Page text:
Thursday, September 22, 2016

Herland, Charlotte Perkins Gilman

Herland is a utopian novel written by a feminist, Charlotte Perkins Gilman (1860-1935). Gilman was a feminist writer. I think she was a pioneer in the realm of feminism, and needs to be remembered with a great deal of respect for that reason. This is supposed to be #2 of a trilogy. Unfortunately, does not have the first or third of the series. Fortunately, they might not be necessary, as the story is fairly well contained. I did not feel like I missed anything in the beginning, but I found myself wanting more at the end. I felt like there was an untold story, and apparently there is, and I cannot have it it would appear. Herland can be found here at

I have already read Gilman's famous short story, "The Yellow Wallpaper," which was decent, and somewhat comparable to the weird fiction that one might expect from Franz Kafka (a favorite short story writer of mine, so that is a compliment). This story is not really at that level, in my opinion, but is important as a voice for the rights and value of women. I didn't fly through this story. It had its moments, but it was largely a dull piece, like other true Utopian works (as opposed to Utopias formulated into Dystopias). It has a few serious flaws, which I will get to later. For now, these are my impressions as I read through the story.

The story's setting is contemporary to Gilman's era of the early 20th century. Technology is in its infancy. Somewhere in the world there is an island of isolated women. There is little connection between the Amazonian women of Greek legend and the women of Herland. They are warriors, and tough, despite the fact that they do not have any kind of competition.

Three men set out in search of the mythical society which has swallowed a few men who have sought it out. Later, however, it becomes clear that their expedition is the first to actually reach these women, and that whatever men there were before simply did not make it to the culture.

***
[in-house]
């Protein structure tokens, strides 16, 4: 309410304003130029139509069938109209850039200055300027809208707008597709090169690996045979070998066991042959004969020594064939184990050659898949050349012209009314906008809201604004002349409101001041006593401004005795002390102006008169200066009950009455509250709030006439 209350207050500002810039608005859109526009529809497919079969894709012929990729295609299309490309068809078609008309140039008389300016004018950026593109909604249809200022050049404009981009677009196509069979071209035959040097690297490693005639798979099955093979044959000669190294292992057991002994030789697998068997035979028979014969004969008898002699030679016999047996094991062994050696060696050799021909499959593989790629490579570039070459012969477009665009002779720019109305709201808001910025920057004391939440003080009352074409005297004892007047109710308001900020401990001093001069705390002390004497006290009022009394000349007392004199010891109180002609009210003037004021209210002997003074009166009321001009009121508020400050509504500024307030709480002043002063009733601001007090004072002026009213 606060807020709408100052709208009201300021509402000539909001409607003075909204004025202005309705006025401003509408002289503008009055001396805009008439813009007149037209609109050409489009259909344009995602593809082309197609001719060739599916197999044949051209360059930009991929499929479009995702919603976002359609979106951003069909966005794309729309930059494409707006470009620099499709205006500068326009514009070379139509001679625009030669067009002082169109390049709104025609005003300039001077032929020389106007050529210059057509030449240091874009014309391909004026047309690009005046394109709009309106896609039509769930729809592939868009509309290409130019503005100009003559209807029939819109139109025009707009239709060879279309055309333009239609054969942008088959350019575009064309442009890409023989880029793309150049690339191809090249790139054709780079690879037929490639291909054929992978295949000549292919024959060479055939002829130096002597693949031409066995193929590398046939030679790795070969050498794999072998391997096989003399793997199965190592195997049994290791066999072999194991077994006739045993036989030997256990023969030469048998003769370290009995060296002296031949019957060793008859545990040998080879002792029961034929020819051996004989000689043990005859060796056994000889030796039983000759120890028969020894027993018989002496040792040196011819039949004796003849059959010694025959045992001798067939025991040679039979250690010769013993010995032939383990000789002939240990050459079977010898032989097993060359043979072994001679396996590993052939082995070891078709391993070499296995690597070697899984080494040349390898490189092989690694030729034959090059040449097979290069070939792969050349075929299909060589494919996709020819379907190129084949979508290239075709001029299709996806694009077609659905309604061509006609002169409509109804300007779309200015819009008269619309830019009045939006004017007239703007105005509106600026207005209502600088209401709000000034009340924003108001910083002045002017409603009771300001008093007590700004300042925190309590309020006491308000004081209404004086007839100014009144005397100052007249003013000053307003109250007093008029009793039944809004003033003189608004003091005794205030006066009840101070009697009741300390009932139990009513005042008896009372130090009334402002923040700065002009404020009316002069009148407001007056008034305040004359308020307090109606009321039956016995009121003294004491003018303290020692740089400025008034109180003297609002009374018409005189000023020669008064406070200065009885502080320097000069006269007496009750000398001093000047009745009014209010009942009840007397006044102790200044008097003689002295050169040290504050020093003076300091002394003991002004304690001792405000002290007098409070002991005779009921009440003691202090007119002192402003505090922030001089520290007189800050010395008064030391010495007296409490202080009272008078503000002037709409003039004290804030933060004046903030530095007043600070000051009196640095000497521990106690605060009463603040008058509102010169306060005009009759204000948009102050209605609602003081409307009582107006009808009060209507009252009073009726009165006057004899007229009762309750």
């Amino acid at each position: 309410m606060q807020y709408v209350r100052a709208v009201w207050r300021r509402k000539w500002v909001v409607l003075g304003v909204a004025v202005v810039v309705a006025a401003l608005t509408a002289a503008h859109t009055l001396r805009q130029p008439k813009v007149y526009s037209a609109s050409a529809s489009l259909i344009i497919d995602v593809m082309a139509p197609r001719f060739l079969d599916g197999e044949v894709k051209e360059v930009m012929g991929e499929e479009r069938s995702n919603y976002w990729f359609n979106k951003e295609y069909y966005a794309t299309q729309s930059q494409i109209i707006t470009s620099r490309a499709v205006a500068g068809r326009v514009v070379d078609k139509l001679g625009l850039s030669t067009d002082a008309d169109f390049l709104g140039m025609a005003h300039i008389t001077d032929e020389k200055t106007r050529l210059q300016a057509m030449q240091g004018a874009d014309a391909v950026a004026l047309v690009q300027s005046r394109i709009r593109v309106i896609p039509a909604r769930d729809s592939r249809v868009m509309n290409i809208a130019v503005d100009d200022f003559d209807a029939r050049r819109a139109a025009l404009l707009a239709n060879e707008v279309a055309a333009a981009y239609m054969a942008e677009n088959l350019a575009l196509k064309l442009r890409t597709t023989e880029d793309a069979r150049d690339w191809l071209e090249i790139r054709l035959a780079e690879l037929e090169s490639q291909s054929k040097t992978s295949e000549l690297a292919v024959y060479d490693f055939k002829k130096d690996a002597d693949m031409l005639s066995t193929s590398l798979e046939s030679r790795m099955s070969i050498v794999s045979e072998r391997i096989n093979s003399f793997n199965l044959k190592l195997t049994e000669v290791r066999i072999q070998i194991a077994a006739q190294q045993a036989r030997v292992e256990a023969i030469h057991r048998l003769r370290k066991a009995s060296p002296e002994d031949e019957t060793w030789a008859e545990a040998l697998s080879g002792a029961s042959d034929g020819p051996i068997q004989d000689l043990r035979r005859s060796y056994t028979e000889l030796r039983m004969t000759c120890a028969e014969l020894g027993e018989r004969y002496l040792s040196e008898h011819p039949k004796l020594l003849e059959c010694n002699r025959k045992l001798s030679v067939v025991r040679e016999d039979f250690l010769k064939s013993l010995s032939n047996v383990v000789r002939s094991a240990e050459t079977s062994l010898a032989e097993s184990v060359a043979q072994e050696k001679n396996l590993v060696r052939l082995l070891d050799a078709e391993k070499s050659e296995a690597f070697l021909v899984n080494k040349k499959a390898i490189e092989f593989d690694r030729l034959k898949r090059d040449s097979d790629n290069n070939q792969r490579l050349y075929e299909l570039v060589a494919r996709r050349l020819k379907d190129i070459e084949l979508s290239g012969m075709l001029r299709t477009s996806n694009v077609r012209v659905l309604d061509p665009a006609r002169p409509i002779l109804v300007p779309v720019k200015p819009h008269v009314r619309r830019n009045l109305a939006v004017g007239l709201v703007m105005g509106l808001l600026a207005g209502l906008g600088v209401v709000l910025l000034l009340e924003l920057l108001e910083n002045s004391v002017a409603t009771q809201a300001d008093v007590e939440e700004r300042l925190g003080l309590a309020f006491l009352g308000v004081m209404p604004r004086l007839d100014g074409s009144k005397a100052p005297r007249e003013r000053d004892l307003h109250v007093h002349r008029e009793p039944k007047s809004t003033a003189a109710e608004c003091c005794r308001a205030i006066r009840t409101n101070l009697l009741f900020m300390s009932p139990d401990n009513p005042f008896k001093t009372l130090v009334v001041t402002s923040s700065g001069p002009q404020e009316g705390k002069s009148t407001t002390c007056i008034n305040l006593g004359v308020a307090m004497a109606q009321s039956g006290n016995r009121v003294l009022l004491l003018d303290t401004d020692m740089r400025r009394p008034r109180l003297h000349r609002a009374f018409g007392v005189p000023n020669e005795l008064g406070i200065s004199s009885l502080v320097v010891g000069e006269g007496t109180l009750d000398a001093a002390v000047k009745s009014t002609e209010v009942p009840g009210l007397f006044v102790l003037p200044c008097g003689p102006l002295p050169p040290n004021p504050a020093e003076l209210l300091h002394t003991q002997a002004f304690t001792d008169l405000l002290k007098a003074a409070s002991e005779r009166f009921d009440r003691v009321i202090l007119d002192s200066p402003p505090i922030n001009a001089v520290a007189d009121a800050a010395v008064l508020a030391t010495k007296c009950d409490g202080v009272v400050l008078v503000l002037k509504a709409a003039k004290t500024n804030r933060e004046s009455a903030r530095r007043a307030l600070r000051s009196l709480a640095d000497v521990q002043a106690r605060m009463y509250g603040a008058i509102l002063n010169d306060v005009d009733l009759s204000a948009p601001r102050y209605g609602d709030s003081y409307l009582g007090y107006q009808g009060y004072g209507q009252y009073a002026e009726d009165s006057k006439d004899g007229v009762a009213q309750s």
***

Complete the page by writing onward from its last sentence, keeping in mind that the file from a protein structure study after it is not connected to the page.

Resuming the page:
They are isolated by geography. They are surrounded by insurmountable mountains, on a plateau high above a jungle where a primitive culture thrives. They have lived excluded from the rest of the world for about 2,000 years. While Amazonian women would kidnap their men to have babies, and treated them like slaves, there are no men in this society at all. They are able to reproduce asexually, and when they give birth they have baby girls, and no baby boys.

When the three men get to the plateau via an airplane, they cannot believe that the area is populated exclusively by women. Women cannot build heavy or complicated things, goes the sentiment. However, when they walk into the village, thinking that they will have no problem dominating the women whom they preconceived would be as submissive as the women of their own societies, are easily overpowered by powerful women and imprisoned.

One might expect terrible treatment in the prison that they are put in. However, they are treated more like naughty children, and guests. They are well fed and treated very well at every turn. The narrator writes, "...we were free of the garden, but not wholly alone in it. There was always a string of those uncomfortably strong women sitting about..."